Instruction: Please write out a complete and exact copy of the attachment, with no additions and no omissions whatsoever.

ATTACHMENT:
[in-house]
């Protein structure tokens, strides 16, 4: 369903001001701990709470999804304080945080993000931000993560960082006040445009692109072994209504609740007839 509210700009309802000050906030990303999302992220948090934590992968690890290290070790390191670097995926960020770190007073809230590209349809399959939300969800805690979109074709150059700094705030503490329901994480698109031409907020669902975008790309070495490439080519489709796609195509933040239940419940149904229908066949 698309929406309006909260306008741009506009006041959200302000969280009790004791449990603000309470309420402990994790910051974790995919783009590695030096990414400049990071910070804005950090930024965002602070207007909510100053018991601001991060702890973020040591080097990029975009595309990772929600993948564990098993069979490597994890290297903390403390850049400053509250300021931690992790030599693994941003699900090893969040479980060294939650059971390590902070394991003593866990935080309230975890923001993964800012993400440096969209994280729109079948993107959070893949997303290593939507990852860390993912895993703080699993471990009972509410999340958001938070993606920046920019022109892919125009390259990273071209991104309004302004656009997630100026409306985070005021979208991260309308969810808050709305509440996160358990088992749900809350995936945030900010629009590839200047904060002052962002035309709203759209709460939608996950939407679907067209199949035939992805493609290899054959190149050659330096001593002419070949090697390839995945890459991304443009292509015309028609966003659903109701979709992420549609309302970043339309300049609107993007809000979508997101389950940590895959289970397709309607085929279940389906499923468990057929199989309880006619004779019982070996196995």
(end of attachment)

[in-house]
């Protein structure tokens, strides 16, 4: 369903001001701990709470999804304080945080993000931000993560960082006040445009692109072994209504609740007839 509210700009309802000050906030990303999302992220948090934590992968690890290290070790390191670097995926960020770190007073809230590209349809399959939300969800805690979109074709150059700094705030503490329901994480698109031409907020669902975008790309070495490439080519489709796609195509933040239940419940149904229908066949 698309929406309006909260306008741009506009006041959200302000969280009790004791449990603000309470309420402990994790910051974790995919783009590695030096990414400049990071910070804005950090930024965002602070207007909510100053018991601001991060702890973020040591080097990029975009595309990772929600993948564990098993069979490597994890290297903390403390850049400053509250300021931690992790030599693994941003699900090893969040479980060294939650059971390590902070394991003593866990935080309230975890923001993964800012993400440096969209994280729109079948993107959070893949997303290593939507990852860390993912895993703080699993471990009972509410999340958001938070993606920046920019022109892919125009390259990273071209991104309004302004656009997630100026409306985070005021979208991260309308969810808050709305509440996160358990088992749900809350995936945030900010629009590839200047904060002052962002035309709203759209709460939608996950939407679907067209199949035939992805493609290899054959190149050659330096001593002419070949090697390839995945890459991304443009292509015309028609966003659903109701979709992420549609309302970043339309300049609107993007809000979508997101389950940590895959289970397709309607085929279940389906499923468990057929199989309880006619004779019982070996196995």